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Genetic Mutation Discovered at Arnold Arboretum Gives Rise to a New Cultivar

Among the wonderful benefits of the Arnold Arboretum—where plants gathered from around the world grow side-by-side under the watchful care of staff experts—is that when something interesting or unusual happens, it typically gets noticed. Case in point is a spontaneous mutation of a single branch (or sport) of an Eastern redbud tree in the Arboretum’s collection first observed by a staff member in 2009. After more than a decade of research and testing, the Arboretum has introduced a beautiful new redbud cultivar, Cercis canadensis ‘Arnold Banner’, published last month in HortScience magazine. What sets ‘Arnold Banner’ apart from other Eastern redbuds, which are distributed across a wide swath of the eastern U.S. from New England to Florida and west to Texas and northeastern Mexico, is its flower color—or rather, the almost total absence of color. This species in the pea family grows as a large shrub or small tree and is known for its pink to magenta clusters of flowers that appear in early spring before the plant leafs out.

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Stop and Smell the Ginkgoes

If you've been walking around parts of Jamaica Plain, you've no doubt come across the smell of gingko trees' berries. Ned Friedman, the director of the Arnold Arboretum wrote about the trees in a recent email newsletter:

The following is by Friedman:
When I look at these pictures, I can practically smell them! And my hope is that you will take my advice and go smell for yourself. Because no one can be said to truly know the ginkgo without experiencing the aroma/stench of the seeds right about now. Ginkgo biloba is a dioecious species, with separate seed-bearing trees and pollen-producing trees.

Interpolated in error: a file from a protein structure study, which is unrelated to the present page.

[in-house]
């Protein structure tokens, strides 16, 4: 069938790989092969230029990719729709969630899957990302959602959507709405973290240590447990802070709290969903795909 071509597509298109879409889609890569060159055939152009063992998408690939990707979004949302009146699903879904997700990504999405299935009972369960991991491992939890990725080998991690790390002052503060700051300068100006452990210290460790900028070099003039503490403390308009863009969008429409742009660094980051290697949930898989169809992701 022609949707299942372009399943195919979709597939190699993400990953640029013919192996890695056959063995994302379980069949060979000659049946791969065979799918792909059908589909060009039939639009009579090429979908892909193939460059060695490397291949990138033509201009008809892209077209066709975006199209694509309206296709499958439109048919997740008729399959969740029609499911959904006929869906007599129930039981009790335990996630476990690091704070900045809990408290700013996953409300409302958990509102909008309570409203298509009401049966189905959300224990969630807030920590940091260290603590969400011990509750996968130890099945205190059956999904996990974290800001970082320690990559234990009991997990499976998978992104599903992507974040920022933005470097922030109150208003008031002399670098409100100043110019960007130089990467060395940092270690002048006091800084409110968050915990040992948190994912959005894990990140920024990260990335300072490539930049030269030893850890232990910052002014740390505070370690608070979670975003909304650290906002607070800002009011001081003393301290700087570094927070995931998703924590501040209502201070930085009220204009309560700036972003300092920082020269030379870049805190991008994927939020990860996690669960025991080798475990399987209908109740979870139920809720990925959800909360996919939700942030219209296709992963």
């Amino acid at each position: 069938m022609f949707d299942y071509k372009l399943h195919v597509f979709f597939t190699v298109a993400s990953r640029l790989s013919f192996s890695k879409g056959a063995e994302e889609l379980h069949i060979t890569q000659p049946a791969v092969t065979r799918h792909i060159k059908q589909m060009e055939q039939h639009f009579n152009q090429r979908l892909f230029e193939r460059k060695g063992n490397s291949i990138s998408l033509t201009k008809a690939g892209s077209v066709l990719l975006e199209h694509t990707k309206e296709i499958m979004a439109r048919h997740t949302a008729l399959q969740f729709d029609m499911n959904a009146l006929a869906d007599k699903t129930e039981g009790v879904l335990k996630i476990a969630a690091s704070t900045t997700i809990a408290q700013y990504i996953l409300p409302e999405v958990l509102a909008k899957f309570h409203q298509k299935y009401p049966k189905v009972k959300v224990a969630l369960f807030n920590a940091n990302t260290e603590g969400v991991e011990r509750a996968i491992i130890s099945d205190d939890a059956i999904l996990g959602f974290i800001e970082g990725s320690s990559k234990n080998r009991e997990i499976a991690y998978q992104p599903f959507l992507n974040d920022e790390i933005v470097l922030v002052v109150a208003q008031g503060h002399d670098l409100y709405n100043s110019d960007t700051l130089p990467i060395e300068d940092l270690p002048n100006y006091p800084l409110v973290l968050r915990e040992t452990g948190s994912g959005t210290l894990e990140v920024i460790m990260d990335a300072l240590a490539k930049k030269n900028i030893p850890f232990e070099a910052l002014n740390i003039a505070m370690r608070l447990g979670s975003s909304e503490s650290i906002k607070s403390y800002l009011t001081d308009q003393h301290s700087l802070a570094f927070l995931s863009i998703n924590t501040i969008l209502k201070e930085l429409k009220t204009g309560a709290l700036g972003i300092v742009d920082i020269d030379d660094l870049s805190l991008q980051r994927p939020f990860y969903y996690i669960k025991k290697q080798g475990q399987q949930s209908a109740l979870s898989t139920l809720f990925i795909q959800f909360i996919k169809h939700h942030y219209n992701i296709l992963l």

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Remember to Check for Ticks, Even in Jamaica Plain

Hours after having strolled through the Arnold Arboretum this past weekend, one of my family members discovered a tick on his body that was already trying to embed itself. It's easy to think that ticks aren't in Boston because we're in an urban setting, but it is tick season, and Jamaica Plain is one of the most wooded neighborhoods. While not all fully in JP, the Arnold Arboretum is approximately 281 acres, Franklin Park is 485 acres, and the Forest Hills Cemetery is 250 acres. Through the years, I've seen deer in all three locations. Usually it's just one or two deer at a time, although the most I've was four deer enjoying the arboretum together.

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Jamaica Pond Closed Due to Dangerous Algae Bloom

It's happened before, and it's happened again, a dangerous algae bloom has closed Jamaica Pond. That means no boating, no fishing, and don't let your dogs go in or near the water, or on shore. The Boston Public Health Commission (BPHC) announced the closure on Oct. 6 due to a suspected bloom of blue-green algae, also known as cyanobacteria. The blooms may produce toxins that can make people and pets sick.